Croatian Tourism: When Might Prices of Accommodation Fall?

Lauren Simmonds

Copyright Romulic and Stojcic
Dubrovnik, Croatia
Dubrovnik, Croatia

In the first part of June, 20 percent of last year’s tourist results were achieved, as Poslovni Dnevnik writes on the 15th of June, 2020. Slovenes, Austrians, Hungarians, and from now onward, Germans can come to Croatia without special conditions and the need for self-isolation upon return. Will it save Croatian tourism? That question was analysed on Croatian radio.

”We’d certainly be satisfied with as many numbers as possible. We’re pleased with the number of more than 115,000 tourists currently staying in Croatia. Two weekends ago, we started out with 26,000 registered guests. Today is a turning point in terms of the epidemiological measures that relate to all guests coming from our largest emitting markets. At the moment, the most numerous guests are Germans, Austrians, Slovenes, and even Czechs,” Assistant Minister of Tourism, Robert Pende, told HRT.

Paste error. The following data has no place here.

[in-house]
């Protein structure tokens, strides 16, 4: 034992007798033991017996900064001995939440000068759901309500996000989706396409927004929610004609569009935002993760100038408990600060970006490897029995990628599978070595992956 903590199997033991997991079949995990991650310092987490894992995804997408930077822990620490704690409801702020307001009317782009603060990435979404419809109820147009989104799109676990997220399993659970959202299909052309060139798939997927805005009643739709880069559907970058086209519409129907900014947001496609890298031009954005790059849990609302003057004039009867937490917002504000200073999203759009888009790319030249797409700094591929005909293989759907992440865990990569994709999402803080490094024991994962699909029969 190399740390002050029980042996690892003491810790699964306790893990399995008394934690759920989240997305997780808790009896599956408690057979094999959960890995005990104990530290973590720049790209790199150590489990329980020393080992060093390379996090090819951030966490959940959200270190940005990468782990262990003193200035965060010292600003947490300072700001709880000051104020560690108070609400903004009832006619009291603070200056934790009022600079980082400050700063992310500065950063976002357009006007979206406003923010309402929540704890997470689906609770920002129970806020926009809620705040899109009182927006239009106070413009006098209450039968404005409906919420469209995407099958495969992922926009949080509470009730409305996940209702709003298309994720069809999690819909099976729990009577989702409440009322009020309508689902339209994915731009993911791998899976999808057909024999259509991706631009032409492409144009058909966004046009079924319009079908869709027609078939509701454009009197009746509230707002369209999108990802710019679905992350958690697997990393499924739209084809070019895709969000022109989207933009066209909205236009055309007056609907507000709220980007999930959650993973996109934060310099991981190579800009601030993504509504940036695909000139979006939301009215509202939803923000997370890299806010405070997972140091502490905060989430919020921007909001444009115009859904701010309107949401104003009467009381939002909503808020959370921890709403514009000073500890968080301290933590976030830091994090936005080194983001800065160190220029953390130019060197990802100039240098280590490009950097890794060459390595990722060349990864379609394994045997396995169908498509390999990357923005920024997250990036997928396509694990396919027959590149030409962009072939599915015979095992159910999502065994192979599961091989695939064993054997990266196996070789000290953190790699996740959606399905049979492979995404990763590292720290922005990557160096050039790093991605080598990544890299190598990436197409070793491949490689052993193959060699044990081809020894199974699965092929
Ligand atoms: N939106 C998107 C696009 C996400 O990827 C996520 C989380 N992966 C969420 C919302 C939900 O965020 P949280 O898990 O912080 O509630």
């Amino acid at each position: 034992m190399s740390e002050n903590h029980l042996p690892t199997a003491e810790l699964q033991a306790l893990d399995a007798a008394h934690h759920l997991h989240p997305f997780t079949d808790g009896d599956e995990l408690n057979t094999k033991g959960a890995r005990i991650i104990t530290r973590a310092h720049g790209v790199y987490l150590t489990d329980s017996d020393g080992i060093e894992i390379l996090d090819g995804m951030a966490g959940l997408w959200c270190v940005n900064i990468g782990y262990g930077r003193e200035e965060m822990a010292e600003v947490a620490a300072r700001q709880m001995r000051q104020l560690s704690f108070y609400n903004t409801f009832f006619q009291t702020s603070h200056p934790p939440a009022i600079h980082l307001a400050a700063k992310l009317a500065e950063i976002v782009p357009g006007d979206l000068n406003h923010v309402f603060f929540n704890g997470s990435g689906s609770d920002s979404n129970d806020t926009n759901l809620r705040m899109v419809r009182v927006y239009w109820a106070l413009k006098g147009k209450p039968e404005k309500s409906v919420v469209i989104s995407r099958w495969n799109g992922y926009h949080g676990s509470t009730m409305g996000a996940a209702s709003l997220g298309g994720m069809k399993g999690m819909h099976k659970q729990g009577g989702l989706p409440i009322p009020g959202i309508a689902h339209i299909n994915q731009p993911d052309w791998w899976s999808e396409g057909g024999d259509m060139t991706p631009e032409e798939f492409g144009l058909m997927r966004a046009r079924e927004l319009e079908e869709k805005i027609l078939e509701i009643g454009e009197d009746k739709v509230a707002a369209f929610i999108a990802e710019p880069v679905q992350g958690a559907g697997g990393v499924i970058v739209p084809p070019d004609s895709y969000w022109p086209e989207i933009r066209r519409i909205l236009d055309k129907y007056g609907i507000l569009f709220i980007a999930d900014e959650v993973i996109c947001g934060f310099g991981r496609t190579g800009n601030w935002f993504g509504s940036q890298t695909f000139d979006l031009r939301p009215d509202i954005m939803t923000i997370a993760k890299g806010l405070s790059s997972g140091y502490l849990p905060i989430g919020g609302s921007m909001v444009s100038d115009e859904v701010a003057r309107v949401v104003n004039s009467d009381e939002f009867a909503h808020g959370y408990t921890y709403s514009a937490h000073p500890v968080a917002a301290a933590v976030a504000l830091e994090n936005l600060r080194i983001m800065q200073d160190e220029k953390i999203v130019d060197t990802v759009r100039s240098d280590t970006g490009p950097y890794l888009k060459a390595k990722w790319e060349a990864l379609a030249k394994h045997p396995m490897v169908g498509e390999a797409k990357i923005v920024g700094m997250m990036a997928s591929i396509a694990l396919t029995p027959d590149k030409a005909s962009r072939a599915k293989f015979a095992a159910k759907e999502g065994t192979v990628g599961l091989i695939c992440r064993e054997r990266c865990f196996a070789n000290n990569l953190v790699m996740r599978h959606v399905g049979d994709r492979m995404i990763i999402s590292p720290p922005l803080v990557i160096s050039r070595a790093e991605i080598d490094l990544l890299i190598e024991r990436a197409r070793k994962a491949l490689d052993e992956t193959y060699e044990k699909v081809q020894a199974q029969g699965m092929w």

There are currently 115,000 tourists in the country, and there will be more Czechs arriving here when the train leaves the Czech Republic for Croatia on June the 30th three times per week to Rijeka. The interest is great, despite the recommendations in these individual countries, for example, Germans have been recommended by their authorities to spend their holidays at home in Germany to try to boost the German economy.